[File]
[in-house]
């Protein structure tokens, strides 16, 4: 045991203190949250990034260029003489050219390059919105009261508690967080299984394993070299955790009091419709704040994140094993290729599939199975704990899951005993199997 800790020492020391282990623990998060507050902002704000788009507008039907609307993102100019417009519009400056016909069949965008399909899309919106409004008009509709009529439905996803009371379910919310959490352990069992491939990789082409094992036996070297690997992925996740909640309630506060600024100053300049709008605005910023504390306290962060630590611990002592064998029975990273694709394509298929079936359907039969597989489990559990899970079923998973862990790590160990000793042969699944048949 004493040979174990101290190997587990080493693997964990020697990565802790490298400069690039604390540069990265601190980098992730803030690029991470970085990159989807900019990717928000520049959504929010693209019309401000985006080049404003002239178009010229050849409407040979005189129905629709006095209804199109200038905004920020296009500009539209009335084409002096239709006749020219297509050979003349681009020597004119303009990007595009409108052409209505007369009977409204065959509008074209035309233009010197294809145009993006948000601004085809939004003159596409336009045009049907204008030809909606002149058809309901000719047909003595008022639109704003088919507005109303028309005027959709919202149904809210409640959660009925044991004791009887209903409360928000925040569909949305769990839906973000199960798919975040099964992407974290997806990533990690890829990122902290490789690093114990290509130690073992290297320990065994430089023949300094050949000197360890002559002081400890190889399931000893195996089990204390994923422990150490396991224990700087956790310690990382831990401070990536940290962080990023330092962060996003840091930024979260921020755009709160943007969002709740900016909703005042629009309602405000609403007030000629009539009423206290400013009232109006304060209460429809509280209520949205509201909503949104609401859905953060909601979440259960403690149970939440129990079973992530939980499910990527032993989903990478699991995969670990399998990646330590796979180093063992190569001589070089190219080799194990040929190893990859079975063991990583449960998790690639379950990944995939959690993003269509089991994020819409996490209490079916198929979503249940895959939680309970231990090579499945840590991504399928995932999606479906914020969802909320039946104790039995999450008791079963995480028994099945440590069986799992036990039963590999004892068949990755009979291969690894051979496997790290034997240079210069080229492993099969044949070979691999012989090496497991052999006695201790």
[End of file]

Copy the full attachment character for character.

[in-house]
């Protein structure tokens, strides 16, 4: 045991203190949250990034260029003489050219390059919105009261508690967080299984394993070299955790009091419709704040994140094993290729599939199975704990899951005993199997 800790020492020391282990623990998060507050902002704000788009507008039907609307993102100019417009519009400056016909069949965008399909899309919106409004008009509709009529439905996803009371379910919310959490352990069992491939990789082409094992036996070297690997992925996740909640309630506060600024100053300049709008605005910023504390306290962060630590611990002592064998029975990273694709394509298929079936359907039969597989489990559990899970079923998973862990790590160990000793042969699944048949 004493040979174990101290190997587990080493693997964990020697990565802790490298400069690039604390540069990265601190980098992730803030690029991470970085990159989807900019990717928000520049959504929010693209019309401000985006080049404003002239178009010229050849409407040979005189129905629709006095209804199109200038905004920020296009500009539209009335084409002096239709006749020219297509050979003349681009020597004119303009990007595009409108052409209505007369009977409204065959509008074209035309233009010197294809145009993006948000601004085809939004003159596409336009045009049907204008030809909606002149058809309901000719047909003595008022639109704003088919507005109303028309005027959709919202149904809210409640959660009925044991004791009887209903409360928000925040569909949305769990839906973000199960798919975040099964992407974290997806990533990690890829990122902290490789690093114990290509130690073992290297320990065994430089023949300094050949000197360890002559002081400890190889399931000893195996089990204390994923422990150490396991224990700087956790310690990382831990401070990536940290962080990023330092962060996003840091930024979260921020755009709160943007969002709740900016909703005042629009309602405000609403007030000629009539009423206290400013009232109006304060209460429809509280209520949205509201909503949104609401859905953060909601979440259960403690149970939440129990079973992530939980499910990527032993989903990478699991995969670990399998990646330590796979180093063992190569001589070089190219080799194990040929190893990859079975063991990583449960998790690639379950990944995939959690993003269509089991994020819409996490209490079916198929979503249940895959939680309970231990090579499945840590991504399928995932999606479906914020969802909320039946104790039995999450008791079963995480028994099945440590069986799992036990039963590999004892068949990755009979291969690894051979496997790290034997240079210069080229492993099969044949070979691999012989090496497991052999006695201790």